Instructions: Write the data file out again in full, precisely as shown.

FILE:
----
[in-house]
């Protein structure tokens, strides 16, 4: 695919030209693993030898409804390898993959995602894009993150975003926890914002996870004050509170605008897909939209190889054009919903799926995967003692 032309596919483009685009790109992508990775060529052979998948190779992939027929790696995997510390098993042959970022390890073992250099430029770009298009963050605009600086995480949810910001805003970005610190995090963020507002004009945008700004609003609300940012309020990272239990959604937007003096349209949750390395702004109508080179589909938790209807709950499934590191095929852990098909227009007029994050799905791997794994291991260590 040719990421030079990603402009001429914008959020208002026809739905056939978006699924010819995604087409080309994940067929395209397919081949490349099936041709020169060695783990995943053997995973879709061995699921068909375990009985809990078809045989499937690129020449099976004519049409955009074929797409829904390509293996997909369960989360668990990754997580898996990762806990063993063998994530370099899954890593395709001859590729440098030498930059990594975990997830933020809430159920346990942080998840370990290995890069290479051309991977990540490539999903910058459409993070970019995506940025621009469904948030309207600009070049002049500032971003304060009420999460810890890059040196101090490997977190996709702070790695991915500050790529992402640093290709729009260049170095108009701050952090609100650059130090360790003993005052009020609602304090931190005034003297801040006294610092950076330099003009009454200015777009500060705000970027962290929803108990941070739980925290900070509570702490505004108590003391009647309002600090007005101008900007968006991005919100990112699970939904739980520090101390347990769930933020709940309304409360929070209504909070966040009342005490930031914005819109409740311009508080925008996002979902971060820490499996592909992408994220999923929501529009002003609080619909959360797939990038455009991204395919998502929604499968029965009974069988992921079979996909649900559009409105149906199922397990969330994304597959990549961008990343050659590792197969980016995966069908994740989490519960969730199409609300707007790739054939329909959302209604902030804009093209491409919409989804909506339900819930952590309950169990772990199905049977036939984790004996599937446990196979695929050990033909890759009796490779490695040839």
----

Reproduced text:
[in-house]
């Protein structure tokens, strides 16, 4: 695919030209693993030898409804390898993959995602894009993150975003926890914002996870004050509170605008897909939209190889054009919903799926995967003692 032309596919483009685009790109992508990775060529052979998948190779992939027929790696995997510390098993042959970022390890073992250099430029770009298009963050605009600086995480949810910001805003970005610190995090963020507002004009945008700004609003609300940012309020990272239990959604937007003096349209949750390395702004109508080179589909938790209807709950499934590191095929852990098909227009007029994050799905791997794994291991260590 040719990421030079990603402009001429914008959020208002026809739905056939978006699924010819995604087409080309994940067929395209397919081949490349099936041709020169060695783990995943053997995973879709061995699921068909375990009985809990078809045989499937690129020449099976004519049409955009074929797409829904390509293996997909369960989360668990990754997580898996990762806990063993063998994530370099899954890593395709001859590729440098030498930059990594975990997830933020809430159920346990942080998840370990290995890069290479051309991977990540490539999903910058459409993070970019995506940025621009469904948030309207600009070049002049500032971003304060009420999460810890890059040196101090490997977190996709702070790695991915500050790529992402640093290709729009260049170095108009701050952090609100650059130090360790003993005052009020609602304090931190005034003297801040006294610092950076330099003009009454200015777009500060705000970027962290929803108990941070739980925290900070509570702490505004108590003391009647309002600090007005101008900007968006991005919100990112699970939904739980520090101390347990769930933020709940309304409360929070209504909070966040009342005490930031914005819109409740311009508080925008996002979902971060820490499996592909992408994220999923929501529009002003609080619909959360797939990038455009991204395919998502929604499968029965009974069988992921079979996909649900559009409105149906199922397990969330994304597959990549961008990343050659590792197969980016995966069908994740989490519960969730199409609300707007790739054939329909959302209604902030804009093209491409919409989804909506339900819930952590309950169990772990199905049977036939984790004996599937446990196979695929050990033909890759009796490779490695040839």